ALBUQUERQUE, N.M. — Health care coverage at the University of New Mexico was the No. 1 topic at Tuesday’s Board of Regents meeting, with the panel significantly raising costs in insurance coverage and approving changes to the student health plan.
The increases – one of which would triple medical deductibles to $600 for individuals – will help pay for salary increases for faculty and staff members that take effect July 1.
The board’s changes to the student plan is expected to save almost $750,000, which will also be applied to the pay raises. The savings will come from including international students in an insurance pool, unless they opt out, and ending the voluntary enrollment of 440 students. Instead, those students will be required to stay with their parents’ health plans until the age of 26 – a provision of the Affordable Care Act – or the university will help them enroll in an ACA exchange or Medicaid.
UNM’s pay raises are expected to cost more than $6 million.
The employees’ health plan will also see increased deductibles for couples and families – currently $400 and $600 respectively – to $1,200. Out-of-pocket maximum expenditures will also rise. For individuals whose limit is currently $1,750, the new maximum will be $2,250. Couples who pay $3,500 and families who pay $5,250 will see their maximum set at $4,500.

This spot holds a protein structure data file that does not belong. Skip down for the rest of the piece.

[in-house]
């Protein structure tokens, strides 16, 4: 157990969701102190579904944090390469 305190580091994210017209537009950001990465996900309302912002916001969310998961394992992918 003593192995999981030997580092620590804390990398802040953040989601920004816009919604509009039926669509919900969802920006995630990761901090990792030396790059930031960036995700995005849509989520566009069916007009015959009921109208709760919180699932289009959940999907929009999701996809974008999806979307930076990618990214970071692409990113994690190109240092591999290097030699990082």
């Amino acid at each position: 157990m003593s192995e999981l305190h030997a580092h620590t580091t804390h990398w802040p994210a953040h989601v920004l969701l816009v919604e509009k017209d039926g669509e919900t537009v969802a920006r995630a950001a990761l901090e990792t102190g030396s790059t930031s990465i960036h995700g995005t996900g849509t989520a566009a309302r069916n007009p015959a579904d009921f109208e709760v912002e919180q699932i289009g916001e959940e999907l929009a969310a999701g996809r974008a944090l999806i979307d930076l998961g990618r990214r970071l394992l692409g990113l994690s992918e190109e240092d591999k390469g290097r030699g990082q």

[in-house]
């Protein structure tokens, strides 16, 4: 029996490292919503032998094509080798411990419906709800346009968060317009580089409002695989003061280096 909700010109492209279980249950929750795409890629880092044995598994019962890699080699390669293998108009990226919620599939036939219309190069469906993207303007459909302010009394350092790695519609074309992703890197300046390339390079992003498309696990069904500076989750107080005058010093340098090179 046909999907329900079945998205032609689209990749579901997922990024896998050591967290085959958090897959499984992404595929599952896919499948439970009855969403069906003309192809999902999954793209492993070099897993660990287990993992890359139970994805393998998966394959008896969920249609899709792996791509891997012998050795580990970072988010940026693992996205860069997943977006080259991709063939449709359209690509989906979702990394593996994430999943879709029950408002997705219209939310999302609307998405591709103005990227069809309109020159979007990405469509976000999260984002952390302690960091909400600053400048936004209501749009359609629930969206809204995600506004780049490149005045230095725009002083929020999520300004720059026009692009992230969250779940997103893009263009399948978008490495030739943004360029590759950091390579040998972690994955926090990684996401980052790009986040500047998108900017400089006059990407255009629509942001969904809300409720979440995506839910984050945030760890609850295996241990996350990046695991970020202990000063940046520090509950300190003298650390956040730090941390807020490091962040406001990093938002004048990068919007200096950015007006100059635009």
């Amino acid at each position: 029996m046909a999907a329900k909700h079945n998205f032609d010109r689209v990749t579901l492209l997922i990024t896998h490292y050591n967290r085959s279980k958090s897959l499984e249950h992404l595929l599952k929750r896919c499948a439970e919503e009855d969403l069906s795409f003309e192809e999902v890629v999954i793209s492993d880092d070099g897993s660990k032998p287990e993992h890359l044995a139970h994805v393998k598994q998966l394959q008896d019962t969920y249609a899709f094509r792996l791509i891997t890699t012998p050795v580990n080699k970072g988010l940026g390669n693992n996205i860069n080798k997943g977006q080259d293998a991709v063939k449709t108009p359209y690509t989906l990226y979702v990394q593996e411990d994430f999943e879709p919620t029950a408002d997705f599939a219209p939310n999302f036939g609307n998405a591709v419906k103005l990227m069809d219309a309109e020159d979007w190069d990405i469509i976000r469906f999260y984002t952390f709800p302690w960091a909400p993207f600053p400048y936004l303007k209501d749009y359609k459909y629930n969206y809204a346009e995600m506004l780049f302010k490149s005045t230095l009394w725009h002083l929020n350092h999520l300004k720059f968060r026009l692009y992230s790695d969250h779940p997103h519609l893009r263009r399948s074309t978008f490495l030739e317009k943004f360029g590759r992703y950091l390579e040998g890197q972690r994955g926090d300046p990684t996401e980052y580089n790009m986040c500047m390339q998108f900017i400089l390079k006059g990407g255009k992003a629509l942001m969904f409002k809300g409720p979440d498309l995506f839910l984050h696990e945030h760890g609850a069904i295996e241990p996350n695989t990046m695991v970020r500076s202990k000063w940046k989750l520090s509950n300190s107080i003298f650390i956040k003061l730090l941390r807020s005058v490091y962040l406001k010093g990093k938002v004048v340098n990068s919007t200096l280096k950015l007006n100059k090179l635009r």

The cost of LoboCare, a co-insurance plan offered by the university, will go down, but the cost of co-insurance offered by Blue Cross/Blue Shield and Presbyterian will rise. Moreover, for the first time, a $5 co-pay will be imposed that will include prescription drugs.
The vote was close, 4-3, with Conrad James, Suzanne Quillen and Heidi Overton voting against Jamie Koch’s motion. All three said they preferred a “more modest” proposal that would have increased deductibles to $400 for individuals. Board President Jack Fortner, Gen. Bradley Hosmer and Gene Gallegos voted with Koch.
But it was another health care issue that took up much of the overall discussion – what to do about nearly 600 employees who retired before reaching 65. In 2013, they were removed from the health care insurance pool when it was learned that their inclusion caused higher premiums for all enrollees. Because they now face skyrocketing premiums, the “pre-65 retirees” have demanded reinstatement in the pool. That would cost the university more than $1 million and raise premiums for thousands of employees, however.
Koch tossed the retirees an olive branch of sorts when he presented a blueprint for a new plan that might ease their financial burden. Some retirees said their premiums have risen by about two-thirds in the past year.
Both Koch and David Harris, executive vice president for administration, said the proposal should be seen as an opening, not a done deal. President Bob Frank said the administration would sit down with the retirees and go over the blueprint in an effort to reach an accord.